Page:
Coming home: Remains of MIA Korean War veteran returned

A soldier who was missing for nearly 71 years will finally be laid to rest in his Kentucky hometown of Dorton, in Pike County.

Corporal Burl Mullins served during World War II and died in the line of duty during the Korean War at the age of 23. He was a member of the Heavy Mortar Company, Third Battalion, 31st Infantry Regiment, Seventh Infantry Division.

Mullins was reported MIA on Nov. 30, 1950, after his unit was attacked by enemy forces near the Chosin Reservoir in North Korea. He was taken as a prisoner of war and was never heard from again.

Following a June 2018 summit between then-president Donald Trump and North Korean leader Kim Jong-Un, 55 boxes containing the remains of American service members killed during the Korean War were turned over to the U.S. The remains were delivered to a Defense POW/MIA Accounting Agency (DPAA) lab at the Pearl Harbor-Hickman joint base in Hawaii. On May 20, 2021, it was announced Mullins was among the remains returned, and that he was accounted for on April 23.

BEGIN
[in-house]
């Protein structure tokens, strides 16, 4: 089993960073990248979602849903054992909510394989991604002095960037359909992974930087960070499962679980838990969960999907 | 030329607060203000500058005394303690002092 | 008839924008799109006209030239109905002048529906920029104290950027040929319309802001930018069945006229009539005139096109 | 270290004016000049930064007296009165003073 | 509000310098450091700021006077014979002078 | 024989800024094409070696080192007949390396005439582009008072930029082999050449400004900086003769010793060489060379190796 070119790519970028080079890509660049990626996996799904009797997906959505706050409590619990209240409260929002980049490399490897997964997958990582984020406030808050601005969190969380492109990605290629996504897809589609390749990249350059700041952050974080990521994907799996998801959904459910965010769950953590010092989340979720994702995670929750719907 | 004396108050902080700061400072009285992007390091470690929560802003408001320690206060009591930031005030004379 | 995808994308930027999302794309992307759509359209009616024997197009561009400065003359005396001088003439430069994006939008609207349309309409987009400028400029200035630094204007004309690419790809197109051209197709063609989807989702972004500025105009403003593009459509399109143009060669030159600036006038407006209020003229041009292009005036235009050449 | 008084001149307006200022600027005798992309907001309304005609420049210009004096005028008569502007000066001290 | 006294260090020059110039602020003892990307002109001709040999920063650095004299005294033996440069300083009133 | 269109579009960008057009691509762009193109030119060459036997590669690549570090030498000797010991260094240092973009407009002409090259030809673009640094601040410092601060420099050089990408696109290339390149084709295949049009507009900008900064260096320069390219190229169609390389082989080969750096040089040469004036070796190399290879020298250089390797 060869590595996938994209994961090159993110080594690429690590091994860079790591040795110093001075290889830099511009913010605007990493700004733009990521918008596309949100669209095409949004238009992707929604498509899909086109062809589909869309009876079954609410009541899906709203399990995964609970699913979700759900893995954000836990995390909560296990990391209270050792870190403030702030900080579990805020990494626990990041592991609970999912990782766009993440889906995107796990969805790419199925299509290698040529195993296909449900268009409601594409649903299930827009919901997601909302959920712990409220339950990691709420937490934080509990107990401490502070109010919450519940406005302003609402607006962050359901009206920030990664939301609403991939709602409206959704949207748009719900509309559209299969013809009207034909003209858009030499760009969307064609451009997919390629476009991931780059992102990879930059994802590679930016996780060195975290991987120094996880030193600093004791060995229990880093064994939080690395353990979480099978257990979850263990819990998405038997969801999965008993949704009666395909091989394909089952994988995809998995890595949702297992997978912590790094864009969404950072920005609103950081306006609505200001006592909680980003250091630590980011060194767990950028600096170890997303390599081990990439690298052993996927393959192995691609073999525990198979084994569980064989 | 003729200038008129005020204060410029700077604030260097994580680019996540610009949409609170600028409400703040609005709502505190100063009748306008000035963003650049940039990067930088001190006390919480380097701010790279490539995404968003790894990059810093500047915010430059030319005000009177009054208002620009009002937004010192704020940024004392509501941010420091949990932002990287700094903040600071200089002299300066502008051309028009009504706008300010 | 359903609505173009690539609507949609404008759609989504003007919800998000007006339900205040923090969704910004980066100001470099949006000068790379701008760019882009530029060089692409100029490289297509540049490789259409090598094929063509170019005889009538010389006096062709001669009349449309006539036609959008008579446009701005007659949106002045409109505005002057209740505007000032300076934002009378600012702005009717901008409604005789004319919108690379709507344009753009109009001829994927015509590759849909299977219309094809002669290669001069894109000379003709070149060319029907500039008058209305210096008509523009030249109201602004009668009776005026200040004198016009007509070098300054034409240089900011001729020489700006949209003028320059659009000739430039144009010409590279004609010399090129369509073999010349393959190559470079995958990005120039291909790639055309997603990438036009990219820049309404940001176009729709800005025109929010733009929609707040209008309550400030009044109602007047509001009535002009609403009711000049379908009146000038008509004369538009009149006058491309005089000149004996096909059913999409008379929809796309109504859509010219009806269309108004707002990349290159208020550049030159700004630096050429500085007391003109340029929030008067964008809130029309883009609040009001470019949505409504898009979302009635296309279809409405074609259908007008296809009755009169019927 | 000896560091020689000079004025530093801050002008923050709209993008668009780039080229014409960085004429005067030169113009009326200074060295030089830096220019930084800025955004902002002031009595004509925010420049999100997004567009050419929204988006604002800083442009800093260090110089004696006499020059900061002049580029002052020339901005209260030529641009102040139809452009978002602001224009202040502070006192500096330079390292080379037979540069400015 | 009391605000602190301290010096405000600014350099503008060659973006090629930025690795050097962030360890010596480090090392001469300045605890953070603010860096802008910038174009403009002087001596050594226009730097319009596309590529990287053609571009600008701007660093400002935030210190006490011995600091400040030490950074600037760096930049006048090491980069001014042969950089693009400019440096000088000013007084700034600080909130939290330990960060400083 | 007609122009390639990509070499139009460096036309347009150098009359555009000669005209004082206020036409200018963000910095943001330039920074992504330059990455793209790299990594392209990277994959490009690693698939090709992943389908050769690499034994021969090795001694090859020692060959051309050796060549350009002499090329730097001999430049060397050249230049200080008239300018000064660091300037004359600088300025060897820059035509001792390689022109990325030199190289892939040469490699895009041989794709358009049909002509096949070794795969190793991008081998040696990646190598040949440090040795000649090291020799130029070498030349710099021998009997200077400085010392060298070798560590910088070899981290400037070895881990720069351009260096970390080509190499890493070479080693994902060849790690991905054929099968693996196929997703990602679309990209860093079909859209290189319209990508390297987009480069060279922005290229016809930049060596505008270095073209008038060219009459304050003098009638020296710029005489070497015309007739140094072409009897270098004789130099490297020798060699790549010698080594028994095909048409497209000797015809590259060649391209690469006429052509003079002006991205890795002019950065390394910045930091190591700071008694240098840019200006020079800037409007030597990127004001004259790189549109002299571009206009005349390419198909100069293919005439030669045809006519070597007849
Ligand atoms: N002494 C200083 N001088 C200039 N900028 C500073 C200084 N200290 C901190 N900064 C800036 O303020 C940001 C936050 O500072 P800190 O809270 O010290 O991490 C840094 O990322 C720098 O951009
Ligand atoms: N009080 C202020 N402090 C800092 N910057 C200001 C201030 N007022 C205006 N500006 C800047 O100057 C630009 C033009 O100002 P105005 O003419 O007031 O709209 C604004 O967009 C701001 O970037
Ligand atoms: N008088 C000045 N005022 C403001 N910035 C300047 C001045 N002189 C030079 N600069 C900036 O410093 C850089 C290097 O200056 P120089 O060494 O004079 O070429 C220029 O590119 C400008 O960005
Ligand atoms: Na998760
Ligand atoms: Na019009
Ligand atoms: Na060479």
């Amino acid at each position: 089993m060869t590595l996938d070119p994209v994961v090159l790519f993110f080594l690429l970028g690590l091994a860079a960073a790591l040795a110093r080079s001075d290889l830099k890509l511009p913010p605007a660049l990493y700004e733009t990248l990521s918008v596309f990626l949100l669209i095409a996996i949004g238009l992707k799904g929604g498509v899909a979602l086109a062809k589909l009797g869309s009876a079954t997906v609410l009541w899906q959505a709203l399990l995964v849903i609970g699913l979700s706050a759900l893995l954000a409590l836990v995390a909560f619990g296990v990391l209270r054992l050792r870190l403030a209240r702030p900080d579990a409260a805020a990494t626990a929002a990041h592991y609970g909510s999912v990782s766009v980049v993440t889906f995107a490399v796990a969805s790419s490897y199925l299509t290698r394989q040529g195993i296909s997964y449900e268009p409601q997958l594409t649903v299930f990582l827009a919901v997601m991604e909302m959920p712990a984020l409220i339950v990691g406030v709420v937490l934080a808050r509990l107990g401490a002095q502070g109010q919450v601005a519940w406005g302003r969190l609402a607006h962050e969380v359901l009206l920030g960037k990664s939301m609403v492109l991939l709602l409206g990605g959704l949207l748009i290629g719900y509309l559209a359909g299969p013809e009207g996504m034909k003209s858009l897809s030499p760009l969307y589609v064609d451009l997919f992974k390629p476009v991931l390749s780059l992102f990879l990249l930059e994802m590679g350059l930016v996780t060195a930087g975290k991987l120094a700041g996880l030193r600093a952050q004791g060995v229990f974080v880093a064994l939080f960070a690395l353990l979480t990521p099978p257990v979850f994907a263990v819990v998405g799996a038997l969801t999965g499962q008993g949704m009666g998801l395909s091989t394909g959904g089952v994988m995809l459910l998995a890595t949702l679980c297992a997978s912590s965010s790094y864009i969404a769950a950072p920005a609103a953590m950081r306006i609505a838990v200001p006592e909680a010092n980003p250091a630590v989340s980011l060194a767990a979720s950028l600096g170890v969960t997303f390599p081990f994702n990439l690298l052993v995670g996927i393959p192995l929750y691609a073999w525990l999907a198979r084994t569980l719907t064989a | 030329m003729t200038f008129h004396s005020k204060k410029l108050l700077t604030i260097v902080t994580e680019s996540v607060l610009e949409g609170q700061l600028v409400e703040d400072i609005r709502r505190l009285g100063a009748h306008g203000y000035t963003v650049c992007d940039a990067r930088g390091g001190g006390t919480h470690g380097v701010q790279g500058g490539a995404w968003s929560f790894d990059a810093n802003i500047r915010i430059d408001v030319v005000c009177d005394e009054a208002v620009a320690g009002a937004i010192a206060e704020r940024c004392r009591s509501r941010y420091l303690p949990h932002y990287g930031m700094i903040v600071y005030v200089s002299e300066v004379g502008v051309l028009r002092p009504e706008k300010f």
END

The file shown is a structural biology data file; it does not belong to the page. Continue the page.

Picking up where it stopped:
On Tuesday, June 22, Mullins’ body was finally returned home. Starting from the Marathon station on 1900 Newton Pike in Lexington at 10 a.m., the escort drove 228 miles to Dorton. Local first responders took to the I-64 bypass, using a fire truck to hoist a large American flag. Officers, firefighters, EMS, and civilians paid their respects as Mullins’ escort passed below.

The date for his burial has not been decided. Burl Mullins’ name, along with others still missing from the Korean War, is recorded on the Courts of the Mission at the National Memorial Cemetery of the Pacific in Honolulu. A rosette will be placed next to his name to indicate he has been found. Currently, 7,556 Korean War veterans are still unaccounted for.